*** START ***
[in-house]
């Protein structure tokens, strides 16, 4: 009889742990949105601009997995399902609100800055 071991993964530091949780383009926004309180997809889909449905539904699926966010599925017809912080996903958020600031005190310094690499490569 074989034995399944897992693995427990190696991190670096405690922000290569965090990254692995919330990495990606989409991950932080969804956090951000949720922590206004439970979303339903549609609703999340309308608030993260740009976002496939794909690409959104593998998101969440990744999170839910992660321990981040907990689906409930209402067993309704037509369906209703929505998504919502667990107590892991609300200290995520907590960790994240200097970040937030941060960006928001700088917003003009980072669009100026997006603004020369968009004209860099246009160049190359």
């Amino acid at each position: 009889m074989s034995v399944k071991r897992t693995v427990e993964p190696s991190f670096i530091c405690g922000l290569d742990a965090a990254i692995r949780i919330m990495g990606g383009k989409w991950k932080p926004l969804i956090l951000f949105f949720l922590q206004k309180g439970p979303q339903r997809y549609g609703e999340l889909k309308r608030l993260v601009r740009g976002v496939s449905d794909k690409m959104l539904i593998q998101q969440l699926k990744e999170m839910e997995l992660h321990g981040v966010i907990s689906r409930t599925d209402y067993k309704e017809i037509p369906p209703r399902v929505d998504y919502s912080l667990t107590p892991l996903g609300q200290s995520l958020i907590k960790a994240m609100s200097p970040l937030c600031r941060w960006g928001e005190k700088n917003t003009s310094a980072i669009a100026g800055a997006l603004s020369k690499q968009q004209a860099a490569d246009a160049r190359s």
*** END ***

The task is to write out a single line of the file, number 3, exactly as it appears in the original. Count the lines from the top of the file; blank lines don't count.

């Amino acid at each position: 009889m074989s034995v399944k071991r897992t693995v427990e993964p190696s991190f670096i530091c405690g922000l290569d742990a965090a990254i692995r949780i919330m990495g990606g383009k989409w991950k932080p926004l969804i956090l951000f949105f949720l922590q206004k309180g439970p979303q339903r997809y549609g609703e999340l889909k309308r608030l993260v601009r740009g976002v496939s449905d794909k690409m959104l539904i593998q998101q969440l699926k990744e999170m839910e997995l992660h321990g981040v966010i907990s689906r409930t599925d209402y067993k309704e017809i037509p369906p209703r399902v929505d998504y919502s912080l667990t107590p892991l996903g609300q200290s995520l958020i907590k960790a994240m609100s200097p970040l937030c600031r941060w960006g928001e005190k700088n917003t003009s310094a980072i669009a100026g800055a997006l603004s020369k690499q968009q004209a860099a490569d246009a160049r190359s």